Judge Hamilton, at the time of his death a member of this court, was required when United States District Judge for the Western District of Kentucky to pass upon the constitutionality of section 408e, Title 18, of the United States Code Annotated. United States v. Miller, D.C., 17 F. Supp. 65, 67, 68. The able jurist held that the statute is not void for indefiniteness or uncertainty; that while the federal constitution safeguards the right of a citizen to pass from one state to another as among his privileges and immunities, Congress may in the exercise of its plenary power to protect interstate and foreign commerce declare punishable any offense which interferes with, obstructs, or prevents such commerce, or makes it a vehicle of crime. He pointed out that, in order "to aid the states in the apprehension of the guilty and make certain, swift, and sure the punishment of those who commit crimes against the states", Congress may make the use of interstate commerce by a fleeing criminal a crime. He commented: "If such power be not lodged in the Congress, then the unity of our people to deal with crime is destroyed and the states crippled in punishing those who violate their laws and flee to another state." He said further that the act in question does not interfere with the right of extradition of a criminal from a state to which he has fled to the state where his crime was committed. We concur in the reasoning of our respected departed colleague. The rationale of his opinion applies with equal logic to one who travels in interstate commerce to avoid giving testimony in the state from which he flees as to a fugitive from justice.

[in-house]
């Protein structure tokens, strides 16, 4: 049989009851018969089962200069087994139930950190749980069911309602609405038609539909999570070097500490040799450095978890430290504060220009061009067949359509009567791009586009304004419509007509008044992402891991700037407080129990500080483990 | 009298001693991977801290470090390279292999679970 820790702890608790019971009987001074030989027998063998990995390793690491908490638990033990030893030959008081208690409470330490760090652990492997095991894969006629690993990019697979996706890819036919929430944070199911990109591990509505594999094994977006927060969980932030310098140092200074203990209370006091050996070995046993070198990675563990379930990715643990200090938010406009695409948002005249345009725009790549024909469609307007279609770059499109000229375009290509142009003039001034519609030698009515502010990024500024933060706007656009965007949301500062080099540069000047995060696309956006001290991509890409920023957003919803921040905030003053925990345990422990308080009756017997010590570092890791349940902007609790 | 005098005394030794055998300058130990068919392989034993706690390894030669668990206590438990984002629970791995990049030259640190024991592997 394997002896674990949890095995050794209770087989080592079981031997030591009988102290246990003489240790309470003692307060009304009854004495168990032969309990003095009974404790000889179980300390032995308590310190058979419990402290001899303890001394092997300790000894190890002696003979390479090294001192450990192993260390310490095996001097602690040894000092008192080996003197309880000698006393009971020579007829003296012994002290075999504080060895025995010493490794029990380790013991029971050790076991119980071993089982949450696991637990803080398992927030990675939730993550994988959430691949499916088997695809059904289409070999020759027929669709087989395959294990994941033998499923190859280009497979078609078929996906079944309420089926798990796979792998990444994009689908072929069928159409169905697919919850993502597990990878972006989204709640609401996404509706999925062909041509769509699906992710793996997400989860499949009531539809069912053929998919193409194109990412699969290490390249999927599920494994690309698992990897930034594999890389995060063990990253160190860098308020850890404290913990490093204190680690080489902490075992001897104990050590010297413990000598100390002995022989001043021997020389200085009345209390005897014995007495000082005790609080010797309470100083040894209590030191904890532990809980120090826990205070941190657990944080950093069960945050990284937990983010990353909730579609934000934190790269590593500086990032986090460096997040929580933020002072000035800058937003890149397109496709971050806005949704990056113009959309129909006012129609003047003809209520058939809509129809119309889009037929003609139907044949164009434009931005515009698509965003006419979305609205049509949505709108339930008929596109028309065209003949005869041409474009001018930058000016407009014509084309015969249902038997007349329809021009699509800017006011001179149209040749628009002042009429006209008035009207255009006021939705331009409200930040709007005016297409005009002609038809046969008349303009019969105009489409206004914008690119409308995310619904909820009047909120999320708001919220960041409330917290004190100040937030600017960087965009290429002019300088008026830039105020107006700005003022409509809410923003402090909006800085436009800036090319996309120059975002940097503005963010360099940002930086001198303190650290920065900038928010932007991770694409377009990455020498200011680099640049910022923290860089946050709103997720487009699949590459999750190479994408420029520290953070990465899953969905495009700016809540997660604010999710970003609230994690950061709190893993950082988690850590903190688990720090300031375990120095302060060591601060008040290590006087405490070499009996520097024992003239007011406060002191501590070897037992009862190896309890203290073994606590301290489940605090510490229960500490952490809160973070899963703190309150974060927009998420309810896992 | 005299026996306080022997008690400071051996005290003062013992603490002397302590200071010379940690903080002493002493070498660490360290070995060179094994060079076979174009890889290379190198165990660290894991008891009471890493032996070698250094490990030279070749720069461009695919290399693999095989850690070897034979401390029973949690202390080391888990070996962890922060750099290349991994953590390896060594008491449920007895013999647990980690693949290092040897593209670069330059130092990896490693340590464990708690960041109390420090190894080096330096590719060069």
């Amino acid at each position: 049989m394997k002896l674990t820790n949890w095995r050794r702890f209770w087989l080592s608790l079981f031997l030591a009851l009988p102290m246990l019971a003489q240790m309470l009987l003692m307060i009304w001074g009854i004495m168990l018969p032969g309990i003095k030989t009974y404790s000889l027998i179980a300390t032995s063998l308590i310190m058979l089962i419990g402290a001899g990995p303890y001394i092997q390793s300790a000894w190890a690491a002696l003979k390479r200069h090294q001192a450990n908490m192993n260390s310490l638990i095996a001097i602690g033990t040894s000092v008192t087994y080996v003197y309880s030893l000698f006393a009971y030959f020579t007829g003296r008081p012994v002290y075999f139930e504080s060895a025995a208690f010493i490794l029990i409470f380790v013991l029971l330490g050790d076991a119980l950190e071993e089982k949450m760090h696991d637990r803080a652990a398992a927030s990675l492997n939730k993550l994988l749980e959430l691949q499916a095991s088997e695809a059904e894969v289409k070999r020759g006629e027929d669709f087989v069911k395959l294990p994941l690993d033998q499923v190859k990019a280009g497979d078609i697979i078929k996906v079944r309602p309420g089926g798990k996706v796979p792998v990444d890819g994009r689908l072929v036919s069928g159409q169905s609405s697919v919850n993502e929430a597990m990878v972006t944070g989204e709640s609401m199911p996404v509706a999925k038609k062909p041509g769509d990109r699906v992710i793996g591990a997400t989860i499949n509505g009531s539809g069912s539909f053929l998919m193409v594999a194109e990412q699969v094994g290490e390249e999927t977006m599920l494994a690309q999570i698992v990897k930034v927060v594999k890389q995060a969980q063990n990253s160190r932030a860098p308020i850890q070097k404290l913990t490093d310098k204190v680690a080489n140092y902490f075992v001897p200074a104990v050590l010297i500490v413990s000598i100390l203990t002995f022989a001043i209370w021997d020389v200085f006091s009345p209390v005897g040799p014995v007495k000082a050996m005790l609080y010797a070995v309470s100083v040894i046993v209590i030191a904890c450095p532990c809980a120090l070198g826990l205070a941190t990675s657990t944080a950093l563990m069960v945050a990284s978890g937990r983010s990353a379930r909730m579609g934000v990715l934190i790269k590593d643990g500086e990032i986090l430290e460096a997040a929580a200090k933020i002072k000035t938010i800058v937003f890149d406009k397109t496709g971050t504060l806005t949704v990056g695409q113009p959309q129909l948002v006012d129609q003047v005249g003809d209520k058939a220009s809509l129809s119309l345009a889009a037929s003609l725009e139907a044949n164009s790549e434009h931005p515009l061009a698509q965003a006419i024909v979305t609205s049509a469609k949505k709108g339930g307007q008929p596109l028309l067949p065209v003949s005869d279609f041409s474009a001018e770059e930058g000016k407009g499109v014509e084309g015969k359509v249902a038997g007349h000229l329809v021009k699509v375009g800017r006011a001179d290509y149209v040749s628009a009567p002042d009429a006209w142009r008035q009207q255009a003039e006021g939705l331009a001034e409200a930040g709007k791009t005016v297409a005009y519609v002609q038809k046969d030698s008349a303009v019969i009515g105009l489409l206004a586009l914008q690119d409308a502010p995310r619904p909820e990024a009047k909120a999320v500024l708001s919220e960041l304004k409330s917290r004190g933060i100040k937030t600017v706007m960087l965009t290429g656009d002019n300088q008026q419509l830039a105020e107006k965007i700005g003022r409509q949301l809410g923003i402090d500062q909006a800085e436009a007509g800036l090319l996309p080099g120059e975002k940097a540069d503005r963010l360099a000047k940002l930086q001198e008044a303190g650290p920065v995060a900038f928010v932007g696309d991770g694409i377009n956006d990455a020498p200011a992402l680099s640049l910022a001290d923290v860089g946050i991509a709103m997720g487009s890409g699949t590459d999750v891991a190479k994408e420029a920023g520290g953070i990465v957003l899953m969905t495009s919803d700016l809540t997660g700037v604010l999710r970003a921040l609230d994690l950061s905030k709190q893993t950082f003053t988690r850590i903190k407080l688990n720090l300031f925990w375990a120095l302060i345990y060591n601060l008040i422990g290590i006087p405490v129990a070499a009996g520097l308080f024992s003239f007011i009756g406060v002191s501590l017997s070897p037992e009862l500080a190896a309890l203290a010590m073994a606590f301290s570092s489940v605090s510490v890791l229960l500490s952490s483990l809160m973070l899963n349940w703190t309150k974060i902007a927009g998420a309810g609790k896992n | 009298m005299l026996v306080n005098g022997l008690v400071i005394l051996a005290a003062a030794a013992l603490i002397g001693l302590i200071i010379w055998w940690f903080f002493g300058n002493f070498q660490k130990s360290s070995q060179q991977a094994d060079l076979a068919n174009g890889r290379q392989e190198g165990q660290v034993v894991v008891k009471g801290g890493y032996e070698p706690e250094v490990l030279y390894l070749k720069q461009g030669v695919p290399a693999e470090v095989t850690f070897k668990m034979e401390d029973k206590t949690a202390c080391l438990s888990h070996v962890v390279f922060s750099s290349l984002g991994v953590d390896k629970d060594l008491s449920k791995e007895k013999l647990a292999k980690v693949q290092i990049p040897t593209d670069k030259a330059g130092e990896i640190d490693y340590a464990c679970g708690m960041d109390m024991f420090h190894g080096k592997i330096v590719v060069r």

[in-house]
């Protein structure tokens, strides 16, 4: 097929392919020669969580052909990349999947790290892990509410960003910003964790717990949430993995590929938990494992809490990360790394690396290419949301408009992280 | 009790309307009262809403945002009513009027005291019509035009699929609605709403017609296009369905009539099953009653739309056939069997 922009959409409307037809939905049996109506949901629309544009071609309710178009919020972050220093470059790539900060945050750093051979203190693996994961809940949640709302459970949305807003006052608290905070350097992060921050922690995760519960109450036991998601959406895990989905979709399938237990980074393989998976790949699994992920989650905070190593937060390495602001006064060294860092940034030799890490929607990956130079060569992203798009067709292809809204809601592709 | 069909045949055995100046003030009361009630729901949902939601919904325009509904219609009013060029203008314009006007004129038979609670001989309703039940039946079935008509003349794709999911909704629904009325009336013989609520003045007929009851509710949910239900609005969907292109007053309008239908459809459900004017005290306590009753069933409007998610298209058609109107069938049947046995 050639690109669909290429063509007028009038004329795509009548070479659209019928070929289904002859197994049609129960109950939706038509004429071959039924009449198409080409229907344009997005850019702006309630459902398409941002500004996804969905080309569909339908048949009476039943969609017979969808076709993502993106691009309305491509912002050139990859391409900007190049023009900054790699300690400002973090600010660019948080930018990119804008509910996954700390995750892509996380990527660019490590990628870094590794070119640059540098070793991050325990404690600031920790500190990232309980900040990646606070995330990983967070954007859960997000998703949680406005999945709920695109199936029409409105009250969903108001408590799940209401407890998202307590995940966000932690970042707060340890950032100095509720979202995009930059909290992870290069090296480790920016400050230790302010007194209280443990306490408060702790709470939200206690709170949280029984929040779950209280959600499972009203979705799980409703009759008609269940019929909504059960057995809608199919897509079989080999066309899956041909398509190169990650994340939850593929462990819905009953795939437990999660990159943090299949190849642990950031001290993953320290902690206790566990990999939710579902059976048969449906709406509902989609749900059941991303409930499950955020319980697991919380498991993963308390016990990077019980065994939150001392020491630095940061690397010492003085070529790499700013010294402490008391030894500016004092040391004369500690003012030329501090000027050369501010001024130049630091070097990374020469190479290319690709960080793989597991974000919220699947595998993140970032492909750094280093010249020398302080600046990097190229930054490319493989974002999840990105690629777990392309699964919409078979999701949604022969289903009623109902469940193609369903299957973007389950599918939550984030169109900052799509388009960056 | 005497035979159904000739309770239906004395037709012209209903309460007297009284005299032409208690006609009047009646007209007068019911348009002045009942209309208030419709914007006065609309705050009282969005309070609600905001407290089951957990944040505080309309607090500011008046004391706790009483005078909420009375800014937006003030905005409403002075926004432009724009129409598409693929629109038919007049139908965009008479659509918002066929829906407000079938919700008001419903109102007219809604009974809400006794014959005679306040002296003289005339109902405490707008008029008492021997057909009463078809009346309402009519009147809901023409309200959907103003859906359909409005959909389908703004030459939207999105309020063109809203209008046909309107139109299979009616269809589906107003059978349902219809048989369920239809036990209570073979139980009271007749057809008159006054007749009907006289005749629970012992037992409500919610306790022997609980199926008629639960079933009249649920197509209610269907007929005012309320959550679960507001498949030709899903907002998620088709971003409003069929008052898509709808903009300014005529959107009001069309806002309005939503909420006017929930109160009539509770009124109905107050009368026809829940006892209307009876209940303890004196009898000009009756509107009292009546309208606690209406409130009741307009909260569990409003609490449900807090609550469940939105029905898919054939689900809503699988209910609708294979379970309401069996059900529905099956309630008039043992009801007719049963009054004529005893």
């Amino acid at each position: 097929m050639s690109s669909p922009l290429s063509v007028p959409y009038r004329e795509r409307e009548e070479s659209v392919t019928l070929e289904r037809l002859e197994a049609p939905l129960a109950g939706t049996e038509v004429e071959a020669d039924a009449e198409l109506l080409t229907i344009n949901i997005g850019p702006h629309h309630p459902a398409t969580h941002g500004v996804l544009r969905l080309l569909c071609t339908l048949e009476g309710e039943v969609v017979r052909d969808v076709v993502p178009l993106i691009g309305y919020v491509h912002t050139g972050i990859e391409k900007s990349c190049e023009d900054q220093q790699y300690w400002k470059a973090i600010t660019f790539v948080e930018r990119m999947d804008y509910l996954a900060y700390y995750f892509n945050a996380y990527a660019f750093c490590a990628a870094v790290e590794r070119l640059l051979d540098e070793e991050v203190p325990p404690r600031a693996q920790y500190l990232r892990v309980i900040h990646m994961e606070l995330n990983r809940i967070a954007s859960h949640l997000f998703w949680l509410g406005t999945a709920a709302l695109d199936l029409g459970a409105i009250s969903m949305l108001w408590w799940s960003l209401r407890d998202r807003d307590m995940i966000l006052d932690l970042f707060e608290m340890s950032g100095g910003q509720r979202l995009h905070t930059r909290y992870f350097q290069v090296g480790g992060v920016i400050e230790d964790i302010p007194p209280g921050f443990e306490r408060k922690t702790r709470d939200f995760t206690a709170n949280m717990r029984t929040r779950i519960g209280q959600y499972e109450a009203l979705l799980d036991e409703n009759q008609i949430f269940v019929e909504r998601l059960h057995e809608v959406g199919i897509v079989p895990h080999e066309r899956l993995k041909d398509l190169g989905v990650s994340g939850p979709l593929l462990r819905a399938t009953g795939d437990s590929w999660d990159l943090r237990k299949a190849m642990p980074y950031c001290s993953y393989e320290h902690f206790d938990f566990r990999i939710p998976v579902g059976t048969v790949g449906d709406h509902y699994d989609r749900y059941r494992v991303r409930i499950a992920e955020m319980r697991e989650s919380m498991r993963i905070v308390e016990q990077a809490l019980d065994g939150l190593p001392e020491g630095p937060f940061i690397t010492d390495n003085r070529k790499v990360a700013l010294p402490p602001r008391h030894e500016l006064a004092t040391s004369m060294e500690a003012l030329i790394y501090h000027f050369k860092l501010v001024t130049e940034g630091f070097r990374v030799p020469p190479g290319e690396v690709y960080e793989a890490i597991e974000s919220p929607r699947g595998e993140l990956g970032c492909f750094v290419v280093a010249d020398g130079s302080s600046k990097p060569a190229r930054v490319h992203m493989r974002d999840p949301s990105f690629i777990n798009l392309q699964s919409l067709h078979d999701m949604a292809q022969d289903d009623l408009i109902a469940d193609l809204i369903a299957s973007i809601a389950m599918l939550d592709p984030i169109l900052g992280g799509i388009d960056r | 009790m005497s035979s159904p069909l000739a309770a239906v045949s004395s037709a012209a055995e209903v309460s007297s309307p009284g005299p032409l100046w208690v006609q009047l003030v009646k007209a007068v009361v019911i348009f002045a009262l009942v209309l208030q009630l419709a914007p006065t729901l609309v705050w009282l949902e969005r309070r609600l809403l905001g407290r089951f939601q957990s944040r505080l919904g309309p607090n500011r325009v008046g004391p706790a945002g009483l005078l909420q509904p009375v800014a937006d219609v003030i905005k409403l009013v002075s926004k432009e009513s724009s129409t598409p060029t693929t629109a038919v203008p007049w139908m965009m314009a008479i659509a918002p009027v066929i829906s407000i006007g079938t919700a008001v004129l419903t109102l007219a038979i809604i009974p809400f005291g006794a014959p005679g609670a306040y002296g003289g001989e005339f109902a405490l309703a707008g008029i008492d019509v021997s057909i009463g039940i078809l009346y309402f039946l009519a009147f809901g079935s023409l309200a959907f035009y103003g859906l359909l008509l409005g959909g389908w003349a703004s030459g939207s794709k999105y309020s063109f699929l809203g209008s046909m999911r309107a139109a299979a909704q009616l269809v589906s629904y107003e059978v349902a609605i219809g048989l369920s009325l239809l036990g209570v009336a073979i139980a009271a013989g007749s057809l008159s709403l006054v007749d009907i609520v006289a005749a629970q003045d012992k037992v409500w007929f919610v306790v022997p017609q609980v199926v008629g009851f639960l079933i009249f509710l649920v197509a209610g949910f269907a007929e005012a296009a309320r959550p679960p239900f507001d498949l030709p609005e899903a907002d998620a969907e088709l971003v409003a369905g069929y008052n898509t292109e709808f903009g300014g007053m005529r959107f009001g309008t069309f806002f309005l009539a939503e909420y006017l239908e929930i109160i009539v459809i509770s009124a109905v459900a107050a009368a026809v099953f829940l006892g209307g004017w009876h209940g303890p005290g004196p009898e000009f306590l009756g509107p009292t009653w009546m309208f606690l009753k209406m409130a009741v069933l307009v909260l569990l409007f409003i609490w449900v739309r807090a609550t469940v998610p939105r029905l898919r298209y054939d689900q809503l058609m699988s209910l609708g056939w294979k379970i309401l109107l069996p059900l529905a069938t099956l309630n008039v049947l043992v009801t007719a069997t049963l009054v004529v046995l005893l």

The constitutionality of the statute in controversy was also upheld in Simmons v. Zerbst, D.C.,N.D.Ga., 18 F. Supp. 929. In Barrow v. Owen, 5 Cir., 89 F.2d 476, 478, the district judge had inquired into and determined that the Fugitive Felon Act was constitutional. The Court of Appeals said that the question was not properly before the district judge, but stated in the succeeding paragraph of its opinion: "The statute is certainly not void on its face. Indeed, so viewed, it appears to be a reasonable exercise of federal authority in aid of the enforcement of state laws." In Williams v. United States, 5 Cir., 148 F.2d 923, and in Jackson v. United States, 8 Cir., 131 F.2d 606, convictions for violation of section 408e of Title 18 United States Code Annotated, were upheld and the constitutionality *240 of the Act was not even challenged so far as the opinions reveal.